Arriving

100_0035Arriving somewhere new, for a holiday or work or to meet someone is often accompanied by varying emotions and have layers of meanings. I’ve often people watched at airports and wondered what was going on in different people’s lives at the time. Airports and train stations are places of transition, arrivals and departures are portals into another life and with any journey the traveller never really knows how their lives are going to be affected by their destination.

When my partner arrived in Aurukun, a few months before me and before I even knew that he existed he wrote in his diary after landing “This is a strange place.” A short sentence but filled with many meanings that he was yet to discover, as would I too, months later.

On the 1st September 2008 and a few hours after landing in Aurukun this is partly what I wrote in my diary:

“I flew into Aurukun today, the first day of Spring. From the sky the area around is criss-crossed by dirt roads and rivers. Dense bushland, small fires spiralling up smoke, odd patches of semi-cleared ground…and still more flying time left. How far away is this place I’ve come to work in at the top of Cape York. I have no idea what to expect. I don’t know what my curiosity has landed me in this time. A place I’ve never heard of and couldn’t even find on the map. I don’t know what a paediatric nurse is doing in a place like this. I climbed down the stairs of the plane and walked into thick heat, dust and dark-skinned faces tinted dusty red by the gritty wind. There were people everywhere, standing about, shouting, waiting, kids on bikes, skinny, mangy dogs and police checking bags for alcohol…while I waited my turn to have my bags searched curiosity dissipated the shock of strangeness.”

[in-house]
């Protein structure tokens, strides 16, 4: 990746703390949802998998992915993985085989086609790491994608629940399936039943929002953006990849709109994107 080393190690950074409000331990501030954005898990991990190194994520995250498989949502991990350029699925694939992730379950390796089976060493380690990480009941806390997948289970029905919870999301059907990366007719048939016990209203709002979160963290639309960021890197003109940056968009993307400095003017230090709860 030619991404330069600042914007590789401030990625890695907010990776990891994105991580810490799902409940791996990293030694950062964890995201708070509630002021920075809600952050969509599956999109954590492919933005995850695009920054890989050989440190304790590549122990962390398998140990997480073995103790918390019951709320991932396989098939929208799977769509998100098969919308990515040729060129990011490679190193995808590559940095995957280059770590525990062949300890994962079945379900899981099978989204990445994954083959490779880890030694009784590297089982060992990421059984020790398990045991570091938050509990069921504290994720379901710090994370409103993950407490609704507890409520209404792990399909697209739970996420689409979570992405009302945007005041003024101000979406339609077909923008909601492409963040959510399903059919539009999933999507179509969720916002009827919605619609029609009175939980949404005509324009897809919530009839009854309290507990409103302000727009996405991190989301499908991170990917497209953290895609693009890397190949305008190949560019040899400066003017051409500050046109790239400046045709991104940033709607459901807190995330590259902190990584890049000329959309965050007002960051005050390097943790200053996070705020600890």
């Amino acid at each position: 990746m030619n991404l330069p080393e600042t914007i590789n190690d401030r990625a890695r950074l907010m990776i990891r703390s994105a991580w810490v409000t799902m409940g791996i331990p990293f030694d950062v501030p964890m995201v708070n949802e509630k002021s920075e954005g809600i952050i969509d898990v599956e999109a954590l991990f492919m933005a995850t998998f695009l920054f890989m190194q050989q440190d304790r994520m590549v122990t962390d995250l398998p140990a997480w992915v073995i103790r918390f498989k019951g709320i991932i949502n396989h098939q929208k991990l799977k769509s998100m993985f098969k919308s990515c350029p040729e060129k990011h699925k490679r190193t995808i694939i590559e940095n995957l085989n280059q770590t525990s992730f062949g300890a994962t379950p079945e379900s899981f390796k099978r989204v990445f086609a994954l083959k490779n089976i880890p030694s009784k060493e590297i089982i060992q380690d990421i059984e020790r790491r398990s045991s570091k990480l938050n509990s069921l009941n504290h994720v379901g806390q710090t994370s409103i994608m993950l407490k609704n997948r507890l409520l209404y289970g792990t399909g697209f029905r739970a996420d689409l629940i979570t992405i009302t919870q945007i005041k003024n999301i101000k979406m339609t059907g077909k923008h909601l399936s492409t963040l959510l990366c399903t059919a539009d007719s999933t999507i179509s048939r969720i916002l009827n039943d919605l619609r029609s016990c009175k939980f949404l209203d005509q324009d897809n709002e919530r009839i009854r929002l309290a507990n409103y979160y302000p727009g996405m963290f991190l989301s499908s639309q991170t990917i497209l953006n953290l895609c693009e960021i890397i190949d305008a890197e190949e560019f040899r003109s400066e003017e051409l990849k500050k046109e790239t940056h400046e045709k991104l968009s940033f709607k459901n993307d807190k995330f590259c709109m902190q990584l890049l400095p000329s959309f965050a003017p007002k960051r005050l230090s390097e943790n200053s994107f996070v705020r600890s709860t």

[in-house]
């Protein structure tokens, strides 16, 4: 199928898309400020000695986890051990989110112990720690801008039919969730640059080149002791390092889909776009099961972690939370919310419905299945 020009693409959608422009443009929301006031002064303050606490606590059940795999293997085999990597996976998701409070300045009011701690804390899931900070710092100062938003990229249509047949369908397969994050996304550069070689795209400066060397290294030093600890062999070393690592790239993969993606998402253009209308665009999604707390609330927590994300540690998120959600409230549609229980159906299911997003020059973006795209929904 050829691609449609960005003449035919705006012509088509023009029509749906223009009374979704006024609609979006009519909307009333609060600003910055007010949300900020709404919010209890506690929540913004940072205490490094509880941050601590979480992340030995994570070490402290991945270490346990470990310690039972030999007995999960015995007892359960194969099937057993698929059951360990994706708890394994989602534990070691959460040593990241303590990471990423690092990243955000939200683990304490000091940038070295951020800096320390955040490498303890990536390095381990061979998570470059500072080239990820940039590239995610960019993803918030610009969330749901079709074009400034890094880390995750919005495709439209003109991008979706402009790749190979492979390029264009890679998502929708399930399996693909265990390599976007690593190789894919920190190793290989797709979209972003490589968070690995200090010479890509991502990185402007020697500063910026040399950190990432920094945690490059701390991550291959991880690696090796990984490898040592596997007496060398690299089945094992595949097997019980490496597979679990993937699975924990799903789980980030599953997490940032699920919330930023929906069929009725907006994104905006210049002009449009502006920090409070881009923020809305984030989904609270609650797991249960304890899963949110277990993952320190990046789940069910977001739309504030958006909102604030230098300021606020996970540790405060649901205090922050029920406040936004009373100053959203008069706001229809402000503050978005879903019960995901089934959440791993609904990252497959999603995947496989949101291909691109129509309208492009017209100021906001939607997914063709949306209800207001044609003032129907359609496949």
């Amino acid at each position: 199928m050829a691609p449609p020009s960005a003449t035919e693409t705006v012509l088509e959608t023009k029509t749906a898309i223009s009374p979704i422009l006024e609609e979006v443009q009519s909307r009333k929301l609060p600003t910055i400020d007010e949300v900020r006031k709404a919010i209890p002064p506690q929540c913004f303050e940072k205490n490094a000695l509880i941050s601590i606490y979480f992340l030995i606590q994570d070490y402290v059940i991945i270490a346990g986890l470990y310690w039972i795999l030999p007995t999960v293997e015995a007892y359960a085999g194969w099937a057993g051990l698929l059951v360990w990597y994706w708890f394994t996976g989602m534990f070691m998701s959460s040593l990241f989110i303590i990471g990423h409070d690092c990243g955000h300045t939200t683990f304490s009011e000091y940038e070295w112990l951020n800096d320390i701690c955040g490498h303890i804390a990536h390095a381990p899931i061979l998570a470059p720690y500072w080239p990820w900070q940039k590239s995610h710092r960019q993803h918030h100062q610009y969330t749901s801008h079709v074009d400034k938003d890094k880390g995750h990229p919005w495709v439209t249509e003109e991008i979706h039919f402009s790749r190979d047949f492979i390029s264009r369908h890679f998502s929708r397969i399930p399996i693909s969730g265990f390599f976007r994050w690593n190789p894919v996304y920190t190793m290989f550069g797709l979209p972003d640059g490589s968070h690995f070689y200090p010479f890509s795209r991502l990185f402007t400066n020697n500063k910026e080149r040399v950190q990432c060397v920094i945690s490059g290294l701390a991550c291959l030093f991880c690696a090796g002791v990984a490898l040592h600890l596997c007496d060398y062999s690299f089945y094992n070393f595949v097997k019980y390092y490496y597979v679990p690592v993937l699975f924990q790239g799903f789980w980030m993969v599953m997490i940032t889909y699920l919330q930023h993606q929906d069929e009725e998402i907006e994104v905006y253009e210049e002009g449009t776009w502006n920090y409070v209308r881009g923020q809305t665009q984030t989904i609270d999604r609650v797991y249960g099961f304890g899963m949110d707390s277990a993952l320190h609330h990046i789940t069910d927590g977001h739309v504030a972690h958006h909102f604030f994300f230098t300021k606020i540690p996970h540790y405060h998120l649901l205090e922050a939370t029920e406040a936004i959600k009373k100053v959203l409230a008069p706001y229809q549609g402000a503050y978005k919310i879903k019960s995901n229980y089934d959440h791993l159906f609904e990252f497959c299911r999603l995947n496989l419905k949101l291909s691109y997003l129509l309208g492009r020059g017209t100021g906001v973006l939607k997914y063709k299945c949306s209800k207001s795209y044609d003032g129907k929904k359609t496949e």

We both described Aurukun as strange immediately on arrival. I felt afraid, Fasi was intrigued, we told each other months later. It was a place like no other we’d ever seen, nothing in my experience as an Australian prepared me for it and certainly nothing in Fasi’s experience as a Samoan had even come close. Neither of us had a clue how our lives would change after the long journey there.

Perhaps there’s more than one reason people feel apprehension at the beginning of a journey, for themselves or those close to them. And maybe it’s not always the hope for a physically safe trip…it’s because travelling and arriving has the potential to change our lives. There’s no guarantee that the person who arrived will be the same when they’re ready to depart.